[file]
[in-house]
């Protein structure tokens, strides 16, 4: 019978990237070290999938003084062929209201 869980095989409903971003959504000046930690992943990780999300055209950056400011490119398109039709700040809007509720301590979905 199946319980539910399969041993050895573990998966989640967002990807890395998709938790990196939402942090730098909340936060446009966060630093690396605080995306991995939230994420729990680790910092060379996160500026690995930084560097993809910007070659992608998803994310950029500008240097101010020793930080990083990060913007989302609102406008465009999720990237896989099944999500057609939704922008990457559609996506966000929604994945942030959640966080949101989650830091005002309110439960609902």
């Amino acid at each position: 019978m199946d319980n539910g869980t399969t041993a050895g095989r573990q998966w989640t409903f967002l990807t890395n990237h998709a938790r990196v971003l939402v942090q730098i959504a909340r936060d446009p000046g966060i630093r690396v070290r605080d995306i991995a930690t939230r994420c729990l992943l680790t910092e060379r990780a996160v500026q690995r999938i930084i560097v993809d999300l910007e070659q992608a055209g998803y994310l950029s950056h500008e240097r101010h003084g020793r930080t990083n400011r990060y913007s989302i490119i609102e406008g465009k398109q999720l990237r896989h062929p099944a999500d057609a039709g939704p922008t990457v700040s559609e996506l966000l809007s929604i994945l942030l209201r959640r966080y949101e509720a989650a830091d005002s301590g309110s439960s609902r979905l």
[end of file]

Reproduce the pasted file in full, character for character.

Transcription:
[in-house]
């Protein structure tokens, strides 16, 4: 019978990237070290999938003084062929209201 869980095989409903971003959504000046930690992943990780999300055209950056400011490119398109039709700040809007509720301590979905 199946319980539910399969041993050895573990998966989640967002990807890395998709938790990196939402942090730098909340936060446009966060630093690396605080995306991995939230994420729990680790910092060379996160500026690995930084560097993809910007070659992608998803994310950029500008240097101010020793930080990083990060913007989302609102406008465009999720990237896989099944999500057609939704922008990457559609996506966000929604994945942030959640966080949101989650830091005002309110439960609902």
């Amino acid at each position: 019978m199946d319980n539910g869980t399969t041993a050895g095989r573990q998966w989640t409903f967002l990807t890395n990237h998709a938790r990196v971003l939402v942090q730098i959504a909340r936060d446009p000046g966060i630093r690396v070290r605080d995306i991995a930690t939230r994420c729990l992943l680790t910092e060379r990780a996160v500026q690995r999938i930084i560097v993809d999300l910007e070659q992608a055209g998803y994310l950029s950056h500008e240097r101010h003084g020793r930080t990083n400011r990060y913007s989302i490119i609102e406008g465009k398109q999720l990237r896989h062929p099944a999500d057609a039709g939704p922008t990457v700040s559609e996506l966000l809007s929604i994945l942030l209201r959640r966080y949101e509720a989650a830091d005002s301590g309110s439960s609902r979905l």